Thanks to Bookslut for covering the poignant electoral campaign of novelist Caleb Carr, who failed to gain a seat as a County Legislator in Rennselear, New York. Carr came in last among four candidates, and I think this is sad news.
Who the hell wouldn’t vote for Caleb Carr? Who are these stiffs who beat him, and what the hell have they written lately? Caleb Carr is not just some thumbsucking postmodernist; he’s a vivid social critic whose books paint vast sympathetic canvases of diverse humanity. His Alienist invoked Jacob Riis, Teddy Roosevelt and Sigmund Freud, a potent mix of sociological influences and a sure indication that this is a guy upon whose mind the welfare of the human race weighs heavy. I think he would have made a great county legislator, and I salute him for giving it a shot.
A look back at the legacy of American writers who’ve run for office is not encouraging. Norman Mailer ran for Mayor of New York City in 1969, nine years after famously stabbing his wife at a drunken Manhattan party. He lost. Gore Vidal has run for Congress in New York and the Senate in California. He lost. Upton Sinclair ran for Governor of California in 1934. He lost.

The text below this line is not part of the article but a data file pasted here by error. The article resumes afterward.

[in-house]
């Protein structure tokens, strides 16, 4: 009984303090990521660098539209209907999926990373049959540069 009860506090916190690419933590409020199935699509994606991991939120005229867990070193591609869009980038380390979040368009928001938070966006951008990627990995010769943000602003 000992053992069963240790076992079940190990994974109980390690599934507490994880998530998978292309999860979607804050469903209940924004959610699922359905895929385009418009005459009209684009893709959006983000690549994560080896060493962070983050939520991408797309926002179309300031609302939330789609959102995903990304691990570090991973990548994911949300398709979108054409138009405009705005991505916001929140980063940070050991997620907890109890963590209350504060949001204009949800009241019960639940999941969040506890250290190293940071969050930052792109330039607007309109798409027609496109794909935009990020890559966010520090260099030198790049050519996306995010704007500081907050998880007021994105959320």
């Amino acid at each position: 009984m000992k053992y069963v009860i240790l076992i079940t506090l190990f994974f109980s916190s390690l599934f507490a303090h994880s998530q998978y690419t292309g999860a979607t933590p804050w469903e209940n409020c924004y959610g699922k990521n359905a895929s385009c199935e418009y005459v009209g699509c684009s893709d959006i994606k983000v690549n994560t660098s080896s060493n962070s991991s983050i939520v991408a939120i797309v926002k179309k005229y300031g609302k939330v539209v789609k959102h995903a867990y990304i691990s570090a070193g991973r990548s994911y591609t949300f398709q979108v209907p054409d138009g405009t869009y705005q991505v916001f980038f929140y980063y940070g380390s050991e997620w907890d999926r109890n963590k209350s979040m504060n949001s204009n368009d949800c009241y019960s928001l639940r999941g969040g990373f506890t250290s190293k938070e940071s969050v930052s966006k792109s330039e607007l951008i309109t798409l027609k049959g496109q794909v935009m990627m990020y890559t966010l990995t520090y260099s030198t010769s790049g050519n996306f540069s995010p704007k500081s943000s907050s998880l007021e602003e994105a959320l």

Around the world, the situation is different. Playwright Vaclav Havel was a successful President of Czechoslovokia during the turbulent years surrounding the fall of the Soviet Union, and was even re-elected. Novelist Maria Vargas Llosa failed to become President of Peru in 1990, but he was a serious candidate and gave the opposition a difficult race. Looking back in history, philosopher Marcus Aurelius was not only one of the best writers of his time, he was the friggin’ Emperor of Rome.
Why are American writers so unelectable? Well, it’s a fact that irony doesn’t play well on the political stage, and neither does eccentricity. There’s also the fact that the few writers who’ve tried to run for office in America add up to a pretty odd bunch of candidates. What writer would you vote or campaign for, if you could?